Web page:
Hand-woven, Homespun Yardage
Many people assume that linen only comes from France. ~ However linen (both made from flax fibers and hemp) was the predominant textile in Europe, and around the world, for many centuries! ~ Each country had and has their own techniques for weaving and looming these wonderful textiles. Often the width of the loom can help to identify the country in Europe in which the textile was loomed. The old weaving techniques can still be found in small villages of Europe and textiles from the past are still passed down from generation to generation in dowry chests and as parts of the wedding trousseau ~
The process of creating these wonderful homespun textiles was a very time consuming one. Both flax and hemp were grown on family farms, without the use of pesticides. The hemp was sown so thickly that all of the weeds were smothered, making it a very easy crop to grow organically both yesterday and today. The flax was pulled (usually by the men) by the root in or around July, and hemp was harvested in August. The processing of the hemp and flax, and the weaving was primarily the job that the women of the household.
The next step of the process was the retting. This is where the sheaths of hemp or flax were taken to local ponds or streams and soaked to loosen the fibers. The amount of time this took varied depending on local weather condition, temperature of the water. The stalks were weighted with rocks to keep them from floating to the surface during this process. The next step of the process was cleaning the stalks and then of course the spinning!
The looming process was the next step in process and the looms and techniques used throughout Europe varied from country to county. There is a wonderful account of the spinning process in Hungary documented which reads:
“Spinning is not only work, it is also an opportunity for entertainment, because during spinning conversation comes naturally. The adolescent girls and girls of marriageable age met in the spinning houses of their own community, separately from the younger and older women. For this purpose they either rented a whole room, or were able to use a room at a house where there were few girls and women in the family and, in return for the room, they spun the roughest hemp of their hosts also. To go to the spinning house, girls did not dress in a festive way, but they wore nicer clothes than for every day. Each girl brought along her distaff and spindle, together with the material to be spun. A permanent and customary sitting arrangement developed. The older girls sat near the door, and the younger girls in the rear part of the room. They started spinning rapidly, because the work slowed down later on, when the young men arrived after having fed and watered the animals and cleaned the stable. Time passed with cheerful conversation. Those who were good story-tellers, knew superstitions and scary tales were especially welcome. Later on in the evening came time for singing and for various games. If a young man picked up a girl’s dropped spindle, it was returned only in exchange for a kiss. In the Great Plain the young people often danced to zither music. They did not stay late and, at a signal from the housewife, everyone left together. Spinning was not only an opportunity to get together for work and entertainment, but also functioned as the match-making institution of the village where young people became acquainted with each other” (i)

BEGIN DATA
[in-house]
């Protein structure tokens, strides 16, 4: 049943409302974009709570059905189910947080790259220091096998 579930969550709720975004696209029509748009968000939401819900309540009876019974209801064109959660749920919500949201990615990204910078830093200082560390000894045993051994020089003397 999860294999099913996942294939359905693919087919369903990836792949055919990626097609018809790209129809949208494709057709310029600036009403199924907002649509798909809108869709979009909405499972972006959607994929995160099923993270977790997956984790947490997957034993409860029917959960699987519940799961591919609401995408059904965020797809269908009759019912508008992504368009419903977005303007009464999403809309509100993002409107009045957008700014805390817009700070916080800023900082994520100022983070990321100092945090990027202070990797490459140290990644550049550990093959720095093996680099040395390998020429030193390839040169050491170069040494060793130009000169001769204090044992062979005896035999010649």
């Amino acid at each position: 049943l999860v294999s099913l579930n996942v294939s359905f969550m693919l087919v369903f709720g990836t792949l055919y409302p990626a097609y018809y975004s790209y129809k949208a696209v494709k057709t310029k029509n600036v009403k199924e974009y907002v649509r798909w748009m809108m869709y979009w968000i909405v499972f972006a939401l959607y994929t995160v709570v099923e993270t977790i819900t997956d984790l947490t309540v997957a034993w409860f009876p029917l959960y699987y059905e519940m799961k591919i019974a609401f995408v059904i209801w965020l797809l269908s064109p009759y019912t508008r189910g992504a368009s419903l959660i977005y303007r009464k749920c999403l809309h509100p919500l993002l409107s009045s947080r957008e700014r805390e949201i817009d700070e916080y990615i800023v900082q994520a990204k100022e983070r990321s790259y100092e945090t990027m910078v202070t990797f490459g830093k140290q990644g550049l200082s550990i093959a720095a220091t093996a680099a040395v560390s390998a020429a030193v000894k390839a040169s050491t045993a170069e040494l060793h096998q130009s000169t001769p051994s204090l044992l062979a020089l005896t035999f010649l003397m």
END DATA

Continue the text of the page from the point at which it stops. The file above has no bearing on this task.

The plain linen was used throughout Europe for sheeting, clothing and other household textiles. Both the warp and weft were woven using pure hemp or flax up until the middle of the last century. Since then the addition of a cotton warp has been used, making the textiles less slubby, and slightly less coarse than weave of pure hemp. The striped linen was used mostly for creating the wonderful grain/flour sacks to be taken to the mills and returned to the rightful families as identified by both the colors and the patterns of stripes. Red was the primary color used pre 1900, and blue around the turn of the century in Hungary. Other countries used their own colors and some of the dyes were made using local plants from the mountainsides and more recently natural dyes are added in combination of other colors such as red and blue, red and black and red and green to form new colors and patterns. The narrow widths of these textiles were hand stitched together to create other textiles such as cart covers, mattress covers and hand towels.
The estimated average age of these textiles is c.100 years, some being woven in more recent times, and some being woven mid to late 1800’s. As they were made using the same methods over a long period of time, it is generally not possible to date any one textile precisely without scientific analysis, therefore I do not offer dates for these textiles. They should therefore be purchased for their extreme beauty, durability and high quality. The condition of the rolls is almost always unused, with storage dirt that will wash beautifully. Depending on the conditions and age of the textiles, there may be other damage that has occurred over the years, and this is always described in the listings. These homespun textiles are some of the most durable, and beautiful natural textiles that can be used in our modern homes today. The majority of our customers started their experience of these textiles with the purchase of one of the grain sacks, or one of the linen rolls for a small project, and were so thrilled and astounded at the quality and beauty, that they soon found themselves using these textiles in every room of their house!
These textiles come from many countries across Europe and I work closely with regional specialists to source the highest quality, antique and vintage textiles. It is such a joy to bring the beauty and charm of Europe to our modern homes of today~~
(i) Balassa & Ortutay - Hungarian Ethnograpy and Folklore 1979